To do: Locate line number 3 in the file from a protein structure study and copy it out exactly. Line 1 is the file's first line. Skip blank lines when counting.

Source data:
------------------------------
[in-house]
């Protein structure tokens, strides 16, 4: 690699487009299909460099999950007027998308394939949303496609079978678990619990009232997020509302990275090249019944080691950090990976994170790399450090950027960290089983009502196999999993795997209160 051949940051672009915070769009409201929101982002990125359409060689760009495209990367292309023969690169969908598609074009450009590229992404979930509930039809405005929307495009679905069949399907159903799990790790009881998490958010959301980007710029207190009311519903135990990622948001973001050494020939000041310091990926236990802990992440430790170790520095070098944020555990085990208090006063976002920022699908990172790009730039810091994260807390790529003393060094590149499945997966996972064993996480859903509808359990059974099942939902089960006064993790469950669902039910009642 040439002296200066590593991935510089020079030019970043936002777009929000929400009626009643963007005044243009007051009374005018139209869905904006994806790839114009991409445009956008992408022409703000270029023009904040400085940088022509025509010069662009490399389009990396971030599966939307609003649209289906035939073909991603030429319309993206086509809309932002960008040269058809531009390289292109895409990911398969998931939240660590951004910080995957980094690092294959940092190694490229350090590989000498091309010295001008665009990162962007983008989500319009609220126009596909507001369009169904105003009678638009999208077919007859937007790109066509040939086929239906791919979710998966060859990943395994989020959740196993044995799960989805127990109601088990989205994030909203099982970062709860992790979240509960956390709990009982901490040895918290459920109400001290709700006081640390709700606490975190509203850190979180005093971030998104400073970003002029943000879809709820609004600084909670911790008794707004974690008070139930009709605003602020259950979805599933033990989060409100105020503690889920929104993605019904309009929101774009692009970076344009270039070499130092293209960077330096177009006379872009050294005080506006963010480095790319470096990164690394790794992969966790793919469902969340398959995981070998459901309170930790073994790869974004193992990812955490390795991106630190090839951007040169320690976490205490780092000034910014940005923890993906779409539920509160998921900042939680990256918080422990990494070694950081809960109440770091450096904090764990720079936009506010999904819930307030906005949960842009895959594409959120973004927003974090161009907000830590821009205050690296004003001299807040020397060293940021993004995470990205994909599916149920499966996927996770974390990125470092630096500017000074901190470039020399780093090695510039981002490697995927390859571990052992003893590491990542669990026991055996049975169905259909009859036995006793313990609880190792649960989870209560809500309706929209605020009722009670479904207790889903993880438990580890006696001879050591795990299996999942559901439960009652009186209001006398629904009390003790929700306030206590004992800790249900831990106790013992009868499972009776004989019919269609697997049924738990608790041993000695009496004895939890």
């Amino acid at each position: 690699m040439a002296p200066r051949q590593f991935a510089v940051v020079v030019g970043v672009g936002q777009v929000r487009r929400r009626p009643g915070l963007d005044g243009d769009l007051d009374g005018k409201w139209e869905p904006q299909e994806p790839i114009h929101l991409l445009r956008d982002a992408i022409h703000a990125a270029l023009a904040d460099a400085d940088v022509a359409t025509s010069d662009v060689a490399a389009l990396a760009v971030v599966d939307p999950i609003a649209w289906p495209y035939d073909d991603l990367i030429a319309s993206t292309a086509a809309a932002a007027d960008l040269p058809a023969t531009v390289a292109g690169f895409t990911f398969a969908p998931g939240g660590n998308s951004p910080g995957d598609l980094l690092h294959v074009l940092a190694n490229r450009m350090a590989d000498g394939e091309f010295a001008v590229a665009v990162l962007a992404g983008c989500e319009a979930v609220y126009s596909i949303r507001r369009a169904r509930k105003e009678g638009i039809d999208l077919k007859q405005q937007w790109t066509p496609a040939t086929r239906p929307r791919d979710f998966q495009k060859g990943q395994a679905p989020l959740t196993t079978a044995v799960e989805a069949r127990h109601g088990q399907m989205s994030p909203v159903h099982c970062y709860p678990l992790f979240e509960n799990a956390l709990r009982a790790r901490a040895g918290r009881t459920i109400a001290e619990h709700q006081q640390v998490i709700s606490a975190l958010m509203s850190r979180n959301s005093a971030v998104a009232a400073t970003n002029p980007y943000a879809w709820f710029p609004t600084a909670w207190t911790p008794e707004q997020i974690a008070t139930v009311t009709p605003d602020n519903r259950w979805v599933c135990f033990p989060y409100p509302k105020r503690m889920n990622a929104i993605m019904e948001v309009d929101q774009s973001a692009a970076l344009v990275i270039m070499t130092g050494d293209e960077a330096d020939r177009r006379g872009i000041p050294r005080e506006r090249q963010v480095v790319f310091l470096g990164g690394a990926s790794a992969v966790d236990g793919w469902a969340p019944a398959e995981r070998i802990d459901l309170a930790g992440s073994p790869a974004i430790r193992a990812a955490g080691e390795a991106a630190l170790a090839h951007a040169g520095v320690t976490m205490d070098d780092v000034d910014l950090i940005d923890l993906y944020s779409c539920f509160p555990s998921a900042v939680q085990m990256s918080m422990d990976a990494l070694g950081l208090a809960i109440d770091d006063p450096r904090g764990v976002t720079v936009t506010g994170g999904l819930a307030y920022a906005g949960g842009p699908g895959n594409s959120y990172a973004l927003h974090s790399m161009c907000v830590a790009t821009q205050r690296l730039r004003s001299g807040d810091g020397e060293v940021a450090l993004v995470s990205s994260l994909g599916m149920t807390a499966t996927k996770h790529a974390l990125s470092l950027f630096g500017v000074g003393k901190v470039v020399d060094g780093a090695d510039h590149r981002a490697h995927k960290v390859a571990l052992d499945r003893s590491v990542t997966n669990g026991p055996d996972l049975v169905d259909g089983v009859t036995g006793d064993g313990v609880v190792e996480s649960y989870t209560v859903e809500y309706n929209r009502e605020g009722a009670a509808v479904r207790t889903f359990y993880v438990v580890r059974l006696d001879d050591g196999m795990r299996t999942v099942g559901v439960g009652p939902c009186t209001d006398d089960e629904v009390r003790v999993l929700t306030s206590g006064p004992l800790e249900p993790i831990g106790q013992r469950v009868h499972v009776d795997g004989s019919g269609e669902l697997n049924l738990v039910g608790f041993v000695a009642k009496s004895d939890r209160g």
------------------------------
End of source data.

């Amino acid at each position: 690699m040439a002296p200066r051949q590593f991935a510089v940051v020079v030019g970043v672009g936002q777009v929000r487009r929400r009626p009643g915070l963007d005044g243009d769009l007051d009374g005018k409201w139209e869905p904006q299909e994806p790839i114009h929101l991409l445009r956008d982002a992408i022409h703000a990125a270029l023009a904040d460099a400085d940088v022509a359409t025509s010069d662009v060689a490399a389009l990396a760009v971030v599966d939307p999950i609003a649209w289906p495209y035939d073909d991603l990367i030429a319309s993206t292309a086509a809309a932002a007027d960008l040269p058809a023969t531009v390289a292109g690169f895409t990911f398969a969908p998931g939240g660590n998308s951004p910080g995957d598609l980094l690092h294959v074009l940092a190694n490229r450009m350090a590989d000498g394939e091309f010295a001008v590229a665009v990162l962007a992404g983008c989500e319009a979930v609220y126009s596909i949303r507001r369009a169904r509930k105003e009678g638009i039809d999208l077919k007859q405005q937007w790109t066509p496609a040939t086929r239906p929307r791919d979710f998966q495009k060859g990943q395994a679905p989020l959740t196993t079978a044995v799960e989805a069949r127990h109601g088990q399907m989205s994030p909203v159903h099982c970062y709860p678990l992790f979240e509960n799990a956390l709990r009982a790790r901490a040895g918290r009881t459920i109400a001290e619990h709700q006081q640390v998490i709700s606490a975190l958010m509203s850190r979180n959301s005093a971030v998104a009232a400073t970003n002029p980007y943000a879809w709820f710029p609004t600084a909670w207190t911790p008794e707004q997020i974690a008070t139930v009311t009709p605003d602020n519903r259950w979805v599933c135990f033990p989060y409100p509302k105020r503690m889920n990622a929104i993605m019904e948001v309009d929101q774009s973001a692009a970076l344009v990275i270039m070499t130092g050494d293209e960077a330096d020939r177009r006379g872009i000041p050294r005080e506006r090249q963010v480095v790319f310091l470096g990164g690394a990926s790794a992969v966790d236990g793919w469902a969340p019944a398959e995981r070998i802990d459901l309170a930790g992440s073994p790869a974004i430790r193992a990812a955490g080691e390795a991106a630190l170790a090839h951007a040169g520095v320690t976490m205490d070098d780092v000034d910014l950090i940005d923890l993906y944020s779409c539920f509160p555990s998921a900042v939680q085990m990256s918080m422990d990976a990494l070694g950081l208090a809960i109440d770091d006063p450096r904090g764990v976002t720079v936009t506010g994170g999904l819930a307030y920022a906005g949960g842009p699908g895959n594409s959120y990172a973004l927003h974090s790399m161009c907000v830590a790009t821009q205050r690296l730039r004003s001299g807040d810091g020397e060293v940021a450090l993004v995470s990205s994260l994909g599916m149920t807390a499966t996927k996770h790529a974390l990125s470092l950027f630096g500017v000074g003393k901190v470039v020399d060094g780093a090695d510039h590149r981002a490697h995927k960290v390859a571990l052992d499945r003893s590491v990542t997966n669990g026991p055996d996972l049975v169905d259909g089983v009859t036995g006793d064993g313990v609880v190792e996480s649960y989870t209560v859903e809500y309706n929209r009502e605020g009722a009670a509808v479904r207790t889903f359990y993880v438990v580890r059974l006696d001879d050591g196999m795990r299996t999942v099942g559901v439960g009652p939902c009186t209001d006398d089960e629904v009390r003790v999993l929700t306030s206590g006064p004992l800790e249900p993790i831990g106790q013992r469950v009868h499972v009776d795997g004989s019919g269609e669902l697997n049924l738990v039910g608790f041993v000695a009642k009496s004895d939890r209160g």